**133/K-Tree Talk-Rowan.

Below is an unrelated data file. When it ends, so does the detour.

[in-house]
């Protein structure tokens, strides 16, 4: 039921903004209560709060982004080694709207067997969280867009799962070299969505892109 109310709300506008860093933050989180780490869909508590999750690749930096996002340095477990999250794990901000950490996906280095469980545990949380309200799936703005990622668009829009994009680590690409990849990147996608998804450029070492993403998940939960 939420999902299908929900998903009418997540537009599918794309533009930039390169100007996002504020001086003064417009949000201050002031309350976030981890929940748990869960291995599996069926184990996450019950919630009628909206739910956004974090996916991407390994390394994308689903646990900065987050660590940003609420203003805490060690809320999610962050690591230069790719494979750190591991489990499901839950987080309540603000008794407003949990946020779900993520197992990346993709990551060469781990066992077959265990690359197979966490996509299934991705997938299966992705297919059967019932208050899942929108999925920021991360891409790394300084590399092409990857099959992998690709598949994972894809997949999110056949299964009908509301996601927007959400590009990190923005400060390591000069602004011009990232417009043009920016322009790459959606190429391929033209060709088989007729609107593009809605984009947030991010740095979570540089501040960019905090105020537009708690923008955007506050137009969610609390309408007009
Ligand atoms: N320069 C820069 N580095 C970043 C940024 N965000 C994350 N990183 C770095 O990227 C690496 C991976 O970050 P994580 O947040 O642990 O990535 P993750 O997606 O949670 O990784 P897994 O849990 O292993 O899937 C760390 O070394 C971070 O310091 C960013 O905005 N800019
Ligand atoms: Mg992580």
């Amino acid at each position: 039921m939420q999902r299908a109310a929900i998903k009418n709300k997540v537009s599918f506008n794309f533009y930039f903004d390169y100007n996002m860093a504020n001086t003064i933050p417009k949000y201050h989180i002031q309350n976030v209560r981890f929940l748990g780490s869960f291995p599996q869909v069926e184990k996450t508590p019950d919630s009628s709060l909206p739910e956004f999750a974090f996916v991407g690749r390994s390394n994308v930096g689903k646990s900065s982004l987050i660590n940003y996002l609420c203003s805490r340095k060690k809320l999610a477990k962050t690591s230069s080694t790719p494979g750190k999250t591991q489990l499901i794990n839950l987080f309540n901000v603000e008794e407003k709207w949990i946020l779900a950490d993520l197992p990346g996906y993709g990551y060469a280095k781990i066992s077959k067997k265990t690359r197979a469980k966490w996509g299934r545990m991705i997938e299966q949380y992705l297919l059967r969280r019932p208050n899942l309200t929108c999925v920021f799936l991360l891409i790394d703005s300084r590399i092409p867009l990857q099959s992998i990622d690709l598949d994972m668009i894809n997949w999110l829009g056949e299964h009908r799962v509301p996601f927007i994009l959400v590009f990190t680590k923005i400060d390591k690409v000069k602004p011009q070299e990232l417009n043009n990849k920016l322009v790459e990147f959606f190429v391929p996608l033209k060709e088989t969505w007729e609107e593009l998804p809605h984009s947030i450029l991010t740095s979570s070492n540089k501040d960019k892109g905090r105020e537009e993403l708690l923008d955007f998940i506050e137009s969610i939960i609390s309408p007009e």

This  tree is more commonly known in England as the mountain ash, presumably because its leaves are compound ( pinnate shape ) like those of the ash.  The rowan, however  does not resemble the ash in any other way, nor is it related to the ash , but is one of the apple family.  It is called  in some parts as  the “quickbeam” or “fowler’s  service tree”.  The last name has reference to the fact that bird snarers used to bait their traps with its bright red berries. The  tree was traditionally believed to be a powerful charm against witchcraft, & small bunches  of the twigs used to be nailed up outside cattle sheds to keep   the beasts from harm.  It is a small tree which flourishes on hill- sides & poor  soils,   The bark is quite smooth & a light grey in colour. It produces large number of clusters of small white flowers in the spring.  Often as many as  two hundred in   cluster & are succeeded  by red berries  which are a favourite food of the birds.  The tree is still beautiful in the autumn, when the foliage turns reddish gold. In days gone by, the flexible branches were used to make bows , &  were almost as good as the yew branches for this purpose.

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